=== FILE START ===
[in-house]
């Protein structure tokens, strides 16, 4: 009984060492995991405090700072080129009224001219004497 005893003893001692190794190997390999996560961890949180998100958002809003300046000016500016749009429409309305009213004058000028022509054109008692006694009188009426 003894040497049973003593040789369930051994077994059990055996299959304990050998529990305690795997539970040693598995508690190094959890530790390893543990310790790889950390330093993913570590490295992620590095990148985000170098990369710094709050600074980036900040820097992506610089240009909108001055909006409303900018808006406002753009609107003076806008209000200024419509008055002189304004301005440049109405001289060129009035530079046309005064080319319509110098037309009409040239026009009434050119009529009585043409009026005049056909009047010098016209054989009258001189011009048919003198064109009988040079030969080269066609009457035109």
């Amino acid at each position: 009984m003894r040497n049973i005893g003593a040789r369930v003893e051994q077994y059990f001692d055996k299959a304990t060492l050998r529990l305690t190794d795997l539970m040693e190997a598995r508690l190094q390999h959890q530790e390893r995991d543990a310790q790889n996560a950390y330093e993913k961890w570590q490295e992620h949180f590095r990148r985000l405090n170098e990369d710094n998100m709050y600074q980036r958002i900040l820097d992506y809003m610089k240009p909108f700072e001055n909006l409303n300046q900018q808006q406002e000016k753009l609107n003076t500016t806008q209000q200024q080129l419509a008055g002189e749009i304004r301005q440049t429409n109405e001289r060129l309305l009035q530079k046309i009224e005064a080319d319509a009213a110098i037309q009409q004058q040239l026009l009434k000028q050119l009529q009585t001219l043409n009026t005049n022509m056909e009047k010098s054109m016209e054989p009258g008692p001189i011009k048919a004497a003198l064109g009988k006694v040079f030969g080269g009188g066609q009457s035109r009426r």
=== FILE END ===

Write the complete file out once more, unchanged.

[in-house]
């Protein structure tokens, strides 16, 4: 009984060492995991405090700072080129009224001219004497 005893003893001692190794190997390999996560961890949180998100958002809003300046000016500016749009429409309305009213004058000028022509054109008692006694009188009426 003894040497049973003593040789369930051994077994059990055996299959304990050998529990305690795997539970040693598995508690190094959890530790390893543990310790790889950390330093993913570590490295992620590095990148985000170098990369710094709050600074980036900040820097992506610089240009909108001055909006409303900018808006406002753009609107003076806008209000200024419509008055002189304004301005440049109405001289060129009035530079046309005064080319319509110098037309009409040239026009009434050119009529009585043409009026005049056909009047010098016209054989009258001189011009048919003198064109009988040079030969080269066609009457035109």
């Amino acid at each position: 009984m003894r040497n049973i005893g003593a040789r369930v003893e051994q077994y059990f001692d055996k299959a304990t060492l050998r529990l305690t190794d795997l539970m040693e190997a598995r508690l190094q390999h959890q530790e390893r995991d543990a310790q790889n996560a950390y330093e993913k961890w570590q490295e992620h949180f590095r990148r985000l405090n170098e990369d710094n998100m709050y600074q980036r958002i900040l820097d992506y809003m610089k240009p909108f700072e001055n909006l409303n300046q900018q808006q406002e000016k753009l609107n003076t500016t806008q209000q200024q080129l419509a008055g002189e749009i304004r301005q440049t429409n109405e001289r060129l309305l009035q530079k046309i009224e005064a080319d319509a009213a110098i037309q009409q004058q040239l026009l009434k000028q050119l009529q009585t001219l043409n009026t005049n022509m056909e009047k010098s054109m016209e054989p009258g008692p001189i011009k048919a004497a003198l064109g009988k006694v040079f030969g080269g009188g066609q009457s035109r009426r």